Philanthropist Natasha Desterro Dolby on the importance of frank feedback.
As a global nonprofit working to end modern slavery, the Freedom Fund identifies, invests in, and partners with 140 different frontline organisations in some of the world’s poorest and most marginalised communities.
We support the most effective frontline efforts to eradicate modern slavery in the countries and sectors where it is most prevalent. Focusing on these ‘hotspot’ areas, our programmes are designed to shift power and resources to frontline partners to ensure people directly affected are involved at all stages, from programme design to final reporting.
The Freedom Fund currently operates ‘hotspots’ in Bangladesh, Brazil, Ethiopia, Indonesia, Myanmar, Nepal and Thailand. We support a range of people from agricultural bonded labourers and children affected or at risk of sexual exploitation, to migrant workers facing exploitative conditions in the fishing industry.
Our initiatives include the recently-launched Freedom Rising, which focusses on elevating emerging leaders, especially those who have traditionally been excluded from positions of leadership such as women and survivors.
The Freedom Fund believes in: seeking the greatest possible impact with the funds we invest; continually striving to do better; and being inspired by those on the frontlines of the fight against slavery. As part of this, we champion the importance of open communication between funders and grantees.
Indeed, our model has attracted the investment, trust, and partnership of many renowned names in philanthropy - including Walk Free, Legatum, Humanity United, and MacKenzie Scott - as well as government actors such as the United States Department of State, the Norwegian Agency for Development Cooperation, and the United Kingdom Home Office.
But after almost a decade of work, which has impacted the lives of more than 1.4 million people worldwide, it occurred to us that we didn't really know what our partners thought about us.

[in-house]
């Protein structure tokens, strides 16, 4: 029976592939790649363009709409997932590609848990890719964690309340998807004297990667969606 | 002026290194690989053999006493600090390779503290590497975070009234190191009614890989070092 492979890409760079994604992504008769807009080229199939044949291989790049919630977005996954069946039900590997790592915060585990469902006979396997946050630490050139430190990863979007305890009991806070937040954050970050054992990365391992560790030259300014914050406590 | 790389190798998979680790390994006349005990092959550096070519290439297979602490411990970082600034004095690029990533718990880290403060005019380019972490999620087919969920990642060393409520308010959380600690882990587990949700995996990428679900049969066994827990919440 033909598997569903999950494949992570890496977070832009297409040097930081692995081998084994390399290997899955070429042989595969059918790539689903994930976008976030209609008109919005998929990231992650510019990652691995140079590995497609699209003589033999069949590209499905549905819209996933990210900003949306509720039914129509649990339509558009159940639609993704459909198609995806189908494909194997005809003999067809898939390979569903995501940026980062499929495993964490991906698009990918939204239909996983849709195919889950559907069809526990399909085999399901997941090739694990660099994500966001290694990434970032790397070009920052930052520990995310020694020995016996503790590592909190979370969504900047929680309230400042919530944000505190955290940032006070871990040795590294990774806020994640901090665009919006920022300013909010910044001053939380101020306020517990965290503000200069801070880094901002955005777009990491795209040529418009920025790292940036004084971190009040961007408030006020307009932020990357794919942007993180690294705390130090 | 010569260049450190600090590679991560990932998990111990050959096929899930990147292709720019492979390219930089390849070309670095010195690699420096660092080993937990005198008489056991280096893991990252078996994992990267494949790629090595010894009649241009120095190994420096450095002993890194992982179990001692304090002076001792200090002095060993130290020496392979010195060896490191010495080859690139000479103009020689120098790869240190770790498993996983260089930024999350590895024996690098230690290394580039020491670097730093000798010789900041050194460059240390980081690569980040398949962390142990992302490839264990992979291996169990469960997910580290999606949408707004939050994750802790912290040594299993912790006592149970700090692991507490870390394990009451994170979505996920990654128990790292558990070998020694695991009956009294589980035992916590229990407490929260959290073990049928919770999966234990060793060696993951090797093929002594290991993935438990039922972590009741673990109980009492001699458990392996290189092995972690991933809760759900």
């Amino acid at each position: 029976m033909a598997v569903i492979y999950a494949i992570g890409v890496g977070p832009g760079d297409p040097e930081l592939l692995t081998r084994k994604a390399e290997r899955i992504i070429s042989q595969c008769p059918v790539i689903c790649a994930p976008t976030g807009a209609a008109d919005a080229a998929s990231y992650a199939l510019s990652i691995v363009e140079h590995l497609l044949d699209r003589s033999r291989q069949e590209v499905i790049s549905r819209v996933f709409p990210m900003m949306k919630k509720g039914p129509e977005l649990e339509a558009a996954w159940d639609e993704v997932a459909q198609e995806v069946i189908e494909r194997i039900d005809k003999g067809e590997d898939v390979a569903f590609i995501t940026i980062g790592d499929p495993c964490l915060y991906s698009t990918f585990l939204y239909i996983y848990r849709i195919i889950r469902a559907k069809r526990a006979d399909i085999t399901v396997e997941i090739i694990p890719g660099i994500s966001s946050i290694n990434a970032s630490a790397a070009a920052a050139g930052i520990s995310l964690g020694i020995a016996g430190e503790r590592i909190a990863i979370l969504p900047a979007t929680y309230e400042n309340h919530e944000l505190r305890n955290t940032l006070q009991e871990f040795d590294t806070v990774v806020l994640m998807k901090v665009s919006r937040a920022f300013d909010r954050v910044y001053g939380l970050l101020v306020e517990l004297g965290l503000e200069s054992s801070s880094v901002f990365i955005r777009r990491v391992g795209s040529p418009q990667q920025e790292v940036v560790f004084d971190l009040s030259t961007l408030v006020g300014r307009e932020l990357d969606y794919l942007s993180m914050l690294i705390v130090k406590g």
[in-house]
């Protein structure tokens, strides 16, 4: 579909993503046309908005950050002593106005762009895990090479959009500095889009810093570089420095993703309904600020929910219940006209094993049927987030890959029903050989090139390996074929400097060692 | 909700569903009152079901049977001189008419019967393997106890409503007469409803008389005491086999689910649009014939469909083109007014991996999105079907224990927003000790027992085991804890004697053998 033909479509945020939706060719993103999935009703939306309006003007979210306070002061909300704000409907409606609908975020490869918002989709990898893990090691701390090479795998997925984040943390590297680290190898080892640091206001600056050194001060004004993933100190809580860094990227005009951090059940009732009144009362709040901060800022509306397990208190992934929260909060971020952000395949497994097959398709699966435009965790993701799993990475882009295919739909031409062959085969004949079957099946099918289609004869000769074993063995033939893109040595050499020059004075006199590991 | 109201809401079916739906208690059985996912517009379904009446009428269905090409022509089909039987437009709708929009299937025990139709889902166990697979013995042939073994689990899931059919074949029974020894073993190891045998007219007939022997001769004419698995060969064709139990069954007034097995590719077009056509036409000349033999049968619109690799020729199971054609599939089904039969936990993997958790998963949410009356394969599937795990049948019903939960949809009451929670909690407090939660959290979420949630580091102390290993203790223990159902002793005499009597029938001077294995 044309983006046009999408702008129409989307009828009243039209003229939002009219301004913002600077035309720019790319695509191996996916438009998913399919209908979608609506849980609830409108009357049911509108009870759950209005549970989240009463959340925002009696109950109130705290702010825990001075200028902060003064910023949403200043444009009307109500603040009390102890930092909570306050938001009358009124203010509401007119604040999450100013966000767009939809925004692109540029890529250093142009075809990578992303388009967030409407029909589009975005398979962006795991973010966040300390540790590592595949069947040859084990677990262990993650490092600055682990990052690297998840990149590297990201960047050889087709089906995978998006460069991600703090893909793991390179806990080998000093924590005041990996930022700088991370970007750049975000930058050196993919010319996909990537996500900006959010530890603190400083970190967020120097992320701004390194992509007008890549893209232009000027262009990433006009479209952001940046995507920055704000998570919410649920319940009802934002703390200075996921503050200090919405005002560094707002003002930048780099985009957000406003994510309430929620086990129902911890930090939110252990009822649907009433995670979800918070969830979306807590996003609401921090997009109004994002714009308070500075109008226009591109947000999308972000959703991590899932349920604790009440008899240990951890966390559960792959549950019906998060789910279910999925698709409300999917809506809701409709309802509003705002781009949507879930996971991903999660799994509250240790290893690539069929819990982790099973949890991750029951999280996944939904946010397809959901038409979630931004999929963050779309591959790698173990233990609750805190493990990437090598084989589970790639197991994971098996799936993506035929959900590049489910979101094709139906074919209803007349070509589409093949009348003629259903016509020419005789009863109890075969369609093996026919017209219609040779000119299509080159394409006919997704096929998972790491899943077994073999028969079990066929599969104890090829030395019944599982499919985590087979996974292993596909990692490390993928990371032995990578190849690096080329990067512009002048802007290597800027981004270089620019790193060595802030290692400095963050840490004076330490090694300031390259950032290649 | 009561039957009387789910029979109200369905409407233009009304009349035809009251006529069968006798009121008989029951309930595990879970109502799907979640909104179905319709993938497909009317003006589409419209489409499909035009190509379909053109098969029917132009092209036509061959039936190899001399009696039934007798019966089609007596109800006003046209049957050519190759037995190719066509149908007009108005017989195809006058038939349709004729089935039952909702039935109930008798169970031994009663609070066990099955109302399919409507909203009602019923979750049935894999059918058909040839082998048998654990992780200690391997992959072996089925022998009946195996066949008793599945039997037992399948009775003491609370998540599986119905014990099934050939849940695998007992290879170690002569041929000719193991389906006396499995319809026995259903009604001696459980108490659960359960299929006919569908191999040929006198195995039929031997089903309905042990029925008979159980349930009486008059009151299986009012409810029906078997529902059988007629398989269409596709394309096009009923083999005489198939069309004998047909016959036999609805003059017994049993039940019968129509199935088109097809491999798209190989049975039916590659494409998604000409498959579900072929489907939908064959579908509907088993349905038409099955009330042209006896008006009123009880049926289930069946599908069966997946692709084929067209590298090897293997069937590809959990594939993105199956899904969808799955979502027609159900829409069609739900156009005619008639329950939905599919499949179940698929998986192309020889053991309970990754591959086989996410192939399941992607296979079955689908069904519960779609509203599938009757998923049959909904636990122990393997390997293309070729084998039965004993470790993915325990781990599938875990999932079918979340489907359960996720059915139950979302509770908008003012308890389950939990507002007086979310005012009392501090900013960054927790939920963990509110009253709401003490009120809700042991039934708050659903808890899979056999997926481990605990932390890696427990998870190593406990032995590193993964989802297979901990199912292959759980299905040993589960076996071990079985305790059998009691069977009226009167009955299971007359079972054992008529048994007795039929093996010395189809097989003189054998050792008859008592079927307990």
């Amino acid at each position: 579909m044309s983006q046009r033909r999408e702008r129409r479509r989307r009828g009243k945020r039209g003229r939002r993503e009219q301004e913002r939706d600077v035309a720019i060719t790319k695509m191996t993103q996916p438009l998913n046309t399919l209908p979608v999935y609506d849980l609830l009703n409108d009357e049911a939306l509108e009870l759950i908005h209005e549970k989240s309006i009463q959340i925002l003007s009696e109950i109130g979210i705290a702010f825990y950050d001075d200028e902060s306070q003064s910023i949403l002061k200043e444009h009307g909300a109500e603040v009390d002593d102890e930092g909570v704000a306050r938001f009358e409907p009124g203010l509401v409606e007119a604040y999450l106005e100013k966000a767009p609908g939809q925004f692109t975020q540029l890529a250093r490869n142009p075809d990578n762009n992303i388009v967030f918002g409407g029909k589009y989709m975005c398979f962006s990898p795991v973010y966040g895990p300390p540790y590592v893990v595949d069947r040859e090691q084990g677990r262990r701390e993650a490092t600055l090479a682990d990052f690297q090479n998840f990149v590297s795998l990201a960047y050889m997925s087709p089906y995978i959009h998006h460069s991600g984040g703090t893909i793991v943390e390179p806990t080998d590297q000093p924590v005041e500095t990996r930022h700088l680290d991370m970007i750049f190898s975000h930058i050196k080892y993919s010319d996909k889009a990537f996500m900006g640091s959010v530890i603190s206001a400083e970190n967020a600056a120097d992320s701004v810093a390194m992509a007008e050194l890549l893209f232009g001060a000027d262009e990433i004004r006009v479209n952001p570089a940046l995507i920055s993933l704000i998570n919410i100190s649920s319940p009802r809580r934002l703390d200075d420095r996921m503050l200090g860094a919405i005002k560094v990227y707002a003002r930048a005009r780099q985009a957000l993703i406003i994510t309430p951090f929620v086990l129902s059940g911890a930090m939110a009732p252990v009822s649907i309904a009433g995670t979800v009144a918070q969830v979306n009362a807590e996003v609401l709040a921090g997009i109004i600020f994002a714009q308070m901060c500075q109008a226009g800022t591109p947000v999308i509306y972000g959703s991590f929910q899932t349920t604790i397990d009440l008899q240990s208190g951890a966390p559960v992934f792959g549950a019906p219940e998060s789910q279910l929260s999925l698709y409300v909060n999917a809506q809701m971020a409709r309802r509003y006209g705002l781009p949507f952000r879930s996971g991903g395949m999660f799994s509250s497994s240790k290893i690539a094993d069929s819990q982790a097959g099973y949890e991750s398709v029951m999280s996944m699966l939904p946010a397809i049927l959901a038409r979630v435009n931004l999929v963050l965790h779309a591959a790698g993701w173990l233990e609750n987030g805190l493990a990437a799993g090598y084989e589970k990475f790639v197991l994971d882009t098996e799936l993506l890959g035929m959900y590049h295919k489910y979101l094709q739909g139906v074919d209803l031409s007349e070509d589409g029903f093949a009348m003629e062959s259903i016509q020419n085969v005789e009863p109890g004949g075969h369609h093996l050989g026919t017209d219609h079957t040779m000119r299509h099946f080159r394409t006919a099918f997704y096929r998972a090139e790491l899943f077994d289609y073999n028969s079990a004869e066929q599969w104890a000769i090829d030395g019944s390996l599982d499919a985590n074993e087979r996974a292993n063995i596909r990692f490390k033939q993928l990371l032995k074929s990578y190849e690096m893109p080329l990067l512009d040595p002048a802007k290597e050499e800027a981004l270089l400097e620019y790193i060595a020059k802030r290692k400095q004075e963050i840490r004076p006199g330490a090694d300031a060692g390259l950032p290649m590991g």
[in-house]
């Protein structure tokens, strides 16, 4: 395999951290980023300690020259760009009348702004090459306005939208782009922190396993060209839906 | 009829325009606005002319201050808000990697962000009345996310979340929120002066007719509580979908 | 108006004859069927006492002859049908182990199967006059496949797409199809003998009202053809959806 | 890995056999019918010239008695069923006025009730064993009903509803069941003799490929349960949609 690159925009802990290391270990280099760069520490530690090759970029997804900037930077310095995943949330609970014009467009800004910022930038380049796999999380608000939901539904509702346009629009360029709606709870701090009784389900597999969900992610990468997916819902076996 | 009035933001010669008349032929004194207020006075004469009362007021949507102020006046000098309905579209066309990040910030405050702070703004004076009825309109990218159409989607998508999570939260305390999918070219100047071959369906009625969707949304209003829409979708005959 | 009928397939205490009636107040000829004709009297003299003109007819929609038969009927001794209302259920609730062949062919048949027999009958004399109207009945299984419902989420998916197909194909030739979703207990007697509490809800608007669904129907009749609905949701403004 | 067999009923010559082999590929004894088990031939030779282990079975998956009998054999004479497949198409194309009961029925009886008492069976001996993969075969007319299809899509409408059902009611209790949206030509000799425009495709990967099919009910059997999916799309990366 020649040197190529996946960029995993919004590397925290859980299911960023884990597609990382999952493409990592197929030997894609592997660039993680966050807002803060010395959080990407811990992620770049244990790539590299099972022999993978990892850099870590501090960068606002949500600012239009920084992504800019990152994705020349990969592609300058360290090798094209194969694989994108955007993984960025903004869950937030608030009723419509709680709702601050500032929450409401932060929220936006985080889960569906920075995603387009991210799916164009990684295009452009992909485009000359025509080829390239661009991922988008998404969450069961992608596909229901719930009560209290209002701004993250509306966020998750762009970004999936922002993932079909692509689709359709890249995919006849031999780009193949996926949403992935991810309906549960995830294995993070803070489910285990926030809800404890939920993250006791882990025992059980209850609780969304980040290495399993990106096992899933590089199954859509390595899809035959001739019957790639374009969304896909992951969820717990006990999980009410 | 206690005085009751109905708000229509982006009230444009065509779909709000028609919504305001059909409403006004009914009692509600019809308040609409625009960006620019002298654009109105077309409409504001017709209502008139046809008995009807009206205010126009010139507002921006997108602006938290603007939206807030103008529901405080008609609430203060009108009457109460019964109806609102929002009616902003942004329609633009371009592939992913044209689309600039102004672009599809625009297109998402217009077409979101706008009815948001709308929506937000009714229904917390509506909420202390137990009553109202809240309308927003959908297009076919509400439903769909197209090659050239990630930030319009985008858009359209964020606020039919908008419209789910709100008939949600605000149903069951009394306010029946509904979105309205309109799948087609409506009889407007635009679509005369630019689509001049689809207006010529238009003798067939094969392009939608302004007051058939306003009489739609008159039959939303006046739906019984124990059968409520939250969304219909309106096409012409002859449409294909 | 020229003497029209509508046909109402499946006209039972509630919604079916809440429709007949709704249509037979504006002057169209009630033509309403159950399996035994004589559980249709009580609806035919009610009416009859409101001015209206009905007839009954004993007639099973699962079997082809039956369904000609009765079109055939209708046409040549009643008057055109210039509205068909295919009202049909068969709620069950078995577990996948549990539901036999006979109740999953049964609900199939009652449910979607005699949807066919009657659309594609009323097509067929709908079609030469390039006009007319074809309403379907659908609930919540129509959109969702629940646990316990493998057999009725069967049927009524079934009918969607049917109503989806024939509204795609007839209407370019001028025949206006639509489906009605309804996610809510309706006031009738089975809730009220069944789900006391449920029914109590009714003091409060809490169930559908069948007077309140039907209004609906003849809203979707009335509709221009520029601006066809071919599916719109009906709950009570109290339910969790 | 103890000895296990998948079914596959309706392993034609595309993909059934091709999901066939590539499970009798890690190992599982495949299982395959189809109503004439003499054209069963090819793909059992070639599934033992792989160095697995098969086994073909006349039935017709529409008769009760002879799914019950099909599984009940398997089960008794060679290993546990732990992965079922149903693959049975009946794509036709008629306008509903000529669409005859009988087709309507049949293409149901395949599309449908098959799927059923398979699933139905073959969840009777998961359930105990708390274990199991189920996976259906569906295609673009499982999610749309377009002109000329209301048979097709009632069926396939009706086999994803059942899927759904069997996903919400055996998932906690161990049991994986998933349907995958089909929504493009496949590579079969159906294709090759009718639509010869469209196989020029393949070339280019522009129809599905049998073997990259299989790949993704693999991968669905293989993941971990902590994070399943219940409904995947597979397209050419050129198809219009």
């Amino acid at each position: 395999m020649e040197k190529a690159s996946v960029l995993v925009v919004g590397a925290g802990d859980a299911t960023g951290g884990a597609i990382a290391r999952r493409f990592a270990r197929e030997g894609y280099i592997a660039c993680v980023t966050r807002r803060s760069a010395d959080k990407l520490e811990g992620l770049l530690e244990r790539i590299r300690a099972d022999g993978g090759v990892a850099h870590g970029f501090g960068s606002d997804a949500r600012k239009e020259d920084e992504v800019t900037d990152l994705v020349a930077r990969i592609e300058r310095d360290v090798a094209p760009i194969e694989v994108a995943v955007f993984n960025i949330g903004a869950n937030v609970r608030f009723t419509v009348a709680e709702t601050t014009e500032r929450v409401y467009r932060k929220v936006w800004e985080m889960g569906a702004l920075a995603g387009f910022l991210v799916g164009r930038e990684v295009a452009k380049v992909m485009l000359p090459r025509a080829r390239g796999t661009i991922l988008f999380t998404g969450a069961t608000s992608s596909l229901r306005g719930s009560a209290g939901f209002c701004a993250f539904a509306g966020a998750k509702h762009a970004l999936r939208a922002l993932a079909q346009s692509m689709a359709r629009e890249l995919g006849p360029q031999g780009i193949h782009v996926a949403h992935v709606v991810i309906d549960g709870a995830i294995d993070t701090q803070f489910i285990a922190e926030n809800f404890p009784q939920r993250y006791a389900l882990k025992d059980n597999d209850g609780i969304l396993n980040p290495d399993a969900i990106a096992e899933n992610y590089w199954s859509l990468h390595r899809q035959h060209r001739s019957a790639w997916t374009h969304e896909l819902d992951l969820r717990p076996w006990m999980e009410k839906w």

While we had often asked them questions about this during our regular meetings and learning events, due to the inherent power imbalance between donor and grantee, it is hard for funders to ever receive truly honest feedback.
"Due to the inherent power imbalance between donor and grantee, it is hard for funders to ever receive truly honest feedback."
In order to really understand and improve our work with grassroot partners, the Freedom Fund hired a consulting firm specialising in soliciting frank, anonymous feedback from grantees.
With support from Keystone Accountability, who have worked with the likes of Oxfam, Save The Children, Omidyar Network, and the International Rescue Committee, we led an anonymous survey with our partners in Thailand, Myanmar, Nepal and Ethiopia. We carried out this research in Burmese, English, Nepali and Thai, seeking to find out what they really thought about our work.
The fact that Keystone has been running this type of survey for many years with thousands of different partners, meant they were able to benchmark our results against the global average, which was especially insightful.